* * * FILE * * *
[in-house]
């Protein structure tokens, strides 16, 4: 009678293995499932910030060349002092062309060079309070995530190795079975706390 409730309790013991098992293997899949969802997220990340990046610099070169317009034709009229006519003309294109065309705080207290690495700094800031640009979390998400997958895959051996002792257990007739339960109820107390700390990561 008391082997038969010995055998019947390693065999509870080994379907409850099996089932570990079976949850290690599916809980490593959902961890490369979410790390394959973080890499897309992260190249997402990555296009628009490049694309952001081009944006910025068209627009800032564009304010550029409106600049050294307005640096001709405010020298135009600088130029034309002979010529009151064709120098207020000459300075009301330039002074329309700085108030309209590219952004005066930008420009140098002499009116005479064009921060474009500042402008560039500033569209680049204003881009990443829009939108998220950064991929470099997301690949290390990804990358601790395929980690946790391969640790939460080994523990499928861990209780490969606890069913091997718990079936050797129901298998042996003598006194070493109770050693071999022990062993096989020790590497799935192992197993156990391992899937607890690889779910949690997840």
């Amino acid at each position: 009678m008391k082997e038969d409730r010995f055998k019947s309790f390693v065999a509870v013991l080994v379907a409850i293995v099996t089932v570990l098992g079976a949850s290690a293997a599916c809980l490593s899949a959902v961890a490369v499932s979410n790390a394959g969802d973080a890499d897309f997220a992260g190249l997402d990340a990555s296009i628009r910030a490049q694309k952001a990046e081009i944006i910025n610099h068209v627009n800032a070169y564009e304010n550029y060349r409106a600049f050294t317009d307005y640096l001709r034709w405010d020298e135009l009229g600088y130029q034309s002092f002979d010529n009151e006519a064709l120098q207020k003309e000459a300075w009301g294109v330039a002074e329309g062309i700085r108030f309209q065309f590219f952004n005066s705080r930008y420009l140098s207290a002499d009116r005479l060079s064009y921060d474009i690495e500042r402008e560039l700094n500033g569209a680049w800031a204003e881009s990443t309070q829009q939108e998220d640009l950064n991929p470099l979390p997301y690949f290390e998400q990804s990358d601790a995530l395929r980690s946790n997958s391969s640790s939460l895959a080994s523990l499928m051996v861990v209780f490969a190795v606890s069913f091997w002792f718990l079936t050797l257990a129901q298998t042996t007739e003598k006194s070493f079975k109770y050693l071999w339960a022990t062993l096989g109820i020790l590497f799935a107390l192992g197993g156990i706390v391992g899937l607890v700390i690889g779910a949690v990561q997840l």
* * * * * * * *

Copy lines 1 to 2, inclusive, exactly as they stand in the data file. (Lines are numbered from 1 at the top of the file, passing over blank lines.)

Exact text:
[in-house]
């Protein structure tokens, strides 16, 4: 009678293995499932910030060349002092062309060079309070995530190795079975706390 409730309790013991098992293997899949969802997220990340990046610099070169317009034709009229006519003309294109065309705080207290690495700094800031640009979390998400997958895959051996002792257990007739339960109820107390700390990561 008391082997038969010995055998019947390693065999509870080994379907409850099996089932570990079976949850290690599916809980490593959902961890490369979410790390394959973080890499897309992260190249997402990555296009628009490049694309952001081009944006910025068209627009800032564009304010550029409106600049050294307005640096001709405010020298135009600088130029034309002979010529009151064709120098207020000459300075009301330039002074329309700085108030309209590219952004005066930008420009140098002499009116005479064009921060474009500042402008560039500033569209680049204003881009990443829009939108998220950064991929470099997301690949290390990804990358601790395929980690946790391969640790939460080994523990499928861990209780490969606890069913091997718990079936050797129901298998042996003598006194070493109770050693071999022990062993096989020790590497799935192992197993156990391992899937607890690889779910949690997840």